The Yorta Yorta elder and the Holocaust survivor: the politics of hope

The lessons of their alliance for today’s religious freedom fighters

Trudge the hill to federal parliament on a sitting day, and it’s hard not to trip over an activist. Financial industry lawyers push in with their ristrettos. Climate protesters set fire to their prams. It can get busy.

Jostling between them, you find church leaders. All nerves and polite nods, they’re off to press an MP for religious freedom. They unplug their ears from a trending Ben Shapiro podcast, rehearse their talking points, and wait in the eucalypt-green marble foyer.

But parliamentarians aren’t racing out to see them. If I had the chance to lift their spirits as they wait on that hardwood bench, I’d recommend they look to those influencers from the time before influencers. In particular, an Aboriginal Christian elder called William Cooper.

In 1938, William Cooper was 78, still barrel-chested, with a magnificent white walrus moustache. While others were retiring, he became the first Aboriginal leader to broker a meeting with a sitting Prime Minister.

Cooper’s home in Southampton Road in Melbourne’s Footscray was a long way from the Barmah Forest where he was born. Cooper’s grandson, Boydie, who’s still with us, says it was a serious place, quite cold during winter because Cooper would rather spend his pennies on the ink and stamps needed for his letter-writing campaigns. He’d been taught to read and write by a missionary at a place called Maloga. His handwriting was beautiful — one of many arts that lobbyists have lost today.

There were times of joy in Cooper’s home too. Uncle Boydie says every planning meeting began with prayers and songs such as “There is a happy land, far, far away”. Which makes me wonder, how many lobbyists sing before they make their PowerPoint presentations?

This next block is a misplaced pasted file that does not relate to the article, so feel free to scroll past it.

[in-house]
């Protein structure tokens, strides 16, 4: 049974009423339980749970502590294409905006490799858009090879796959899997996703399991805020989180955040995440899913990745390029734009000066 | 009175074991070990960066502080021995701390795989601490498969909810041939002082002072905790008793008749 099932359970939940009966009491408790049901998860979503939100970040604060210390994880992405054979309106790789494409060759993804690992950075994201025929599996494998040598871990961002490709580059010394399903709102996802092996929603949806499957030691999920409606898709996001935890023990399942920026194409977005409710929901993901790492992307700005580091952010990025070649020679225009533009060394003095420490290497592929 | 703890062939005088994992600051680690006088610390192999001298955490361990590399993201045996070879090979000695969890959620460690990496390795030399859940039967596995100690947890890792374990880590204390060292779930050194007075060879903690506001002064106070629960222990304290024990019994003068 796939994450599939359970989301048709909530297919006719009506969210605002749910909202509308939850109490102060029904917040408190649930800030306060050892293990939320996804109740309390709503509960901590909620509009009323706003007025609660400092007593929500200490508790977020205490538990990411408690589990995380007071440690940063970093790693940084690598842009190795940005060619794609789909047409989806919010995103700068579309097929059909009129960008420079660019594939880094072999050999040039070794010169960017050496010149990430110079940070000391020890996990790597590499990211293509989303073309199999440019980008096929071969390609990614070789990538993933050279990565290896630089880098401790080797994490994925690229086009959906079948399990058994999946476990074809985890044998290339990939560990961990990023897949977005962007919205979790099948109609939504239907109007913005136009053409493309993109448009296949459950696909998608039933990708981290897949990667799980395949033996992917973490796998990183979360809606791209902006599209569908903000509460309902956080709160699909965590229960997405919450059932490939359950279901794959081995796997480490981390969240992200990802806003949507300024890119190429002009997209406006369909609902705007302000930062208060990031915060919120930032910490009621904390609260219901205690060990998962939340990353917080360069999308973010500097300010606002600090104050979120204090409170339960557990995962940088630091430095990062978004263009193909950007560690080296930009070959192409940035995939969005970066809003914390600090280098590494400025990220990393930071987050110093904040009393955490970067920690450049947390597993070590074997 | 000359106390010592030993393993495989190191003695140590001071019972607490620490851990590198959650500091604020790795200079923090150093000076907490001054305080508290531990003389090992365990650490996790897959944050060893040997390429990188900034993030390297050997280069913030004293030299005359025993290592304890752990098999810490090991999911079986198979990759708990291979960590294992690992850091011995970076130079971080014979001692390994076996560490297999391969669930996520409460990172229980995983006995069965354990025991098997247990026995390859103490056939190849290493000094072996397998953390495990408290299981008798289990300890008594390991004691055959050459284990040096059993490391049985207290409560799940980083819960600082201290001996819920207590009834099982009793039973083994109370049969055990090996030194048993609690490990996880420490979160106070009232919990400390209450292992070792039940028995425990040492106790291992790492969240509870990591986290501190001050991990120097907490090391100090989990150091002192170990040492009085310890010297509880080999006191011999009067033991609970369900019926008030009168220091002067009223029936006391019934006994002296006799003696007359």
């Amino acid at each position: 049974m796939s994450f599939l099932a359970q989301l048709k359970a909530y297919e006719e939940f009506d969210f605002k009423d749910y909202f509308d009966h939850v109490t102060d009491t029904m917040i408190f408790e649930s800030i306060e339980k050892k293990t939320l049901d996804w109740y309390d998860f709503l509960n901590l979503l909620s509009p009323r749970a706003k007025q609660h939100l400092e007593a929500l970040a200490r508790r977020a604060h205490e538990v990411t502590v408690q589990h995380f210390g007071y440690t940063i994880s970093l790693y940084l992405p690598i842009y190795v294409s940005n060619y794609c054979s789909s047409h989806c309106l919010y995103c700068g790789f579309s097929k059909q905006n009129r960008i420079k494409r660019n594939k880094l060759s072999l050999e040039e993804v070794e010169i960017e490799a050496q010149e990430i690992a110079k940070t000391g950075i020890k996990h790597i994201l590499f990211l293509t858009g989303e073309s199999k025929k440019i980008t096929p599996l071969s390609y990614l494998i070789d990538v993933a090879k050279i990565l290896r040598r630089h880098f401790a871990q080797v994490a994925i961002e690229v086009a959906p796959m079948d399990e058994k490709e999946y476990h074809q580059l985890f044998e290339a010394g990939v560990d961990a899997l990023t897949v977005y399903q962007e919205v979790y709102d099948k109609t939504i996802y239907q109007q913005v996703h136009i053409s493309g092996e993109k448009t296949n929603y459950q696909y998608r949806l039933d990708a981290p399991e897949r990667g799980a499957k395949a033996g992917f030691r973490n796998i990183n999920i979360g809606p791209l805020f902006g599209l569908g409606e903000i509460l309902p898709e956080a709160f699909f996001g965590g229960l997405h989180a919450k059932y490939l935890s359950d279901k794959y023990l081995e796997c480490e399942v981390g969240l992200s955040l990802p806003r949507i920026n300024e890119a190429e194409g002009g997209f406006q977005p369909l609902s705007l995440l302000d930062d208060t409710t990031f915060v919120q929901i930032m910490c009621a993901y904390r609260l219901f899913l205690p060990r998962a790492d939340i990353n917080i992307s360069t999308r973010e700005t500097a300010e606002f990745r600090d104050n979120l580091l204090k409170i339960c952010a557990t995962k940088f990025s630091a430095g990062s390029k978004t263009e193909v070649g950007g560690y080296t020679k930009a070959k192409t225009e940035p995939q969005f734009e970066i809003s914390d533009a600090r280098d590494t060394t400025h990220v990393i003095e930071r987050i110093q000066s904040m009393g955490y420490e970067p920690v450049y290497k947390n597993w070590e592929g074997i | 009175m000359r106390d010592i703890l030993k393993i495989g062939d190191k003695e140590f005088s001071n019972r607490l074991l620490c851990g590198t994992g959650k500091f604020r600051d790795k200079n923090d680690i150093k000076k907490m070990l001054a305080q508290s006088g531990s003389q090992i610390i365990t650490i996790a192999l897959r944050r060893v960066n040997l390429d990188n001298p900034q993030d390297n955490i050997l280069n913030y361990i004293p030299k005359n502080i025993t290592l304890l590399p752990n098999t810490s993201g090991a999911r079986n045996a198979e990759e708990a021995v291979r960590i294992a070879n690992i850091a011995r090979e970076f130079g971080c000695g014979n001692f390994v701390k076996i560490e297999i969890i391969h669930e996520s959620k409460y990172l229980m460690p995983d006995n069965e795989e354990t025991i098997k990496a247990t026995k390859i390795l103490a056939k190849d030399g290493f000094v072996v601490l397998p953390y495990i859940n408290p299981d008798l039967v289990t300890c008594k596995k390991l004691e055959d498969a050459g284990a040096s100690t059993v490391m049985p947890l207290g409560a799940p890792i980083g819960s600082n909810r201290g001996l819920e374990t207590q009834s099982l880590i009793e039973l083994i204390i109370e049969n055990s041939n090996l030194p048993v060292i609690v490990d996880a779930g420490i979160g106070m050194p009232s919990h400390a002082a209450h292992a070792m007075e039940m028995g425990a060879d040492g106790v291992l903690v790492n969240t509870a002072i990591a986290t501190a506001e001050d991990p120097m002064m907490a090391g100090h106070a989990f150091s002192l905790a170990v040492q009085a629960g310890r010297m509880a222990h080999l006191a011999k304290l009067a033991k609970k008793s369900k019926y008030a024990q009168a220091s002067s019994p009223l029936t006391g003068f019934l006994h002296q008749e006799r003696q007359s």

For Cooper, psalms, hymns and spiritual songs were part of doing politics well. All the early Indigenous justice leaders in Victoria were Christians, with connections going back to church communities at the Maloga, Cummeragunja, Ebenezer or Coranderrk missions.

“Have faith in God … Incline your heart anew unto the Lord … And the Lord will give thee victory over thine enemies.”

It’s not so much the songs that gave these political operators their edge. It was the hope. Which is something you hardly ever hear in Christian podcasts about politics. Cooper’s people had heads full of songs like, “There is a happy land” and the Yorta Yorta Exodus song “Bura Fera”, which gave everyone the sense that, no matter the setback, justice for God’s people is only a matter of time. You can sense the optimism in a note Cooper wrote to a friend in Adelaide, rich with hope that comes straight from the Psalms:

“Have faith in God … Incline your heart anew unto the Lord … And the Lord will give thee victory over thine enemies.”

Cooper’s campaigns were spiritually driven and highly effective. His indigenous umbrella group, the Australian Aborigines League, created national headlines. When he began a petition to the King, with signatures from Aboriginal people from all over the country, it made the idea of federal oversight for Aboriginal welfare a matter for cabinet. The 1967 Referendum made that change permanent, but the idea dates back to Cooper’s campaign of the 1930s.

William Cooper

William Cooper Simon McGrath

I believe the best way to judge the effectiveness of a campaign is how long you sense its effects. It was four years ago, listening to a Holocaust survivor, I realised that William Cooper was singular in his effectiveness as a Christian political operator.